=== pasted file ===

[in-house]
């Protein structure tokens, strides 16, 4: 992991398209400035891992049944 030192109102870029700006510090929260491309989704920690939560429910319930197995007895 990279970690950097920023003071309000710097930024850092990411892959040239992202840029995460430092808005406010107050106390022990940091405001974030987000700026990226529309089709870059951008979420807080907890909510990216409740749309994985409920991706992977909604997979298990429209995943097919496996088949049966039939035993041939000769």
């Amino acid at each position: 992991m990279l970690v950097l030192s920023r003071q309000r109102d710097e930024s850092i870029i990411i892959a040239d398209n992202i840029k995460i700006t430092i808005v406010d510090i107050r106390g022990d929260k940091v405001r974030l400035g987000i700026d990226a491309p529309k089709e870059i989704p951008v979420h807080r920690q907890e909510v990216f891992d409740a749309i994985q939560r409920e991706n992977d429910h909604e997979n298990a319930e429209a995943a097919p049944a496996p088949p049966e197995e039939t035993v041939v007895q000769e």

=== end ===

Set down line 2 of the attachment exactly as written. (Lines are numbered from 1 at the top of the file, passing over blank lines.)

């Protein structure tokens, strides 16, 4: 992991398209400035891992049944 030192109102870029700006510090929260491309989704920690939560429910319930197995007895 990279970690950097920023003071309000710097930024850092990411892959040239992202840029995460430092808005406010107050106390022990940091405001974030987000700026990226529309089709870059951008979420807080907890909510990216409740749309994985409920991706992977909604997979298990429209995943097919496996088949049966039939035993041939000769």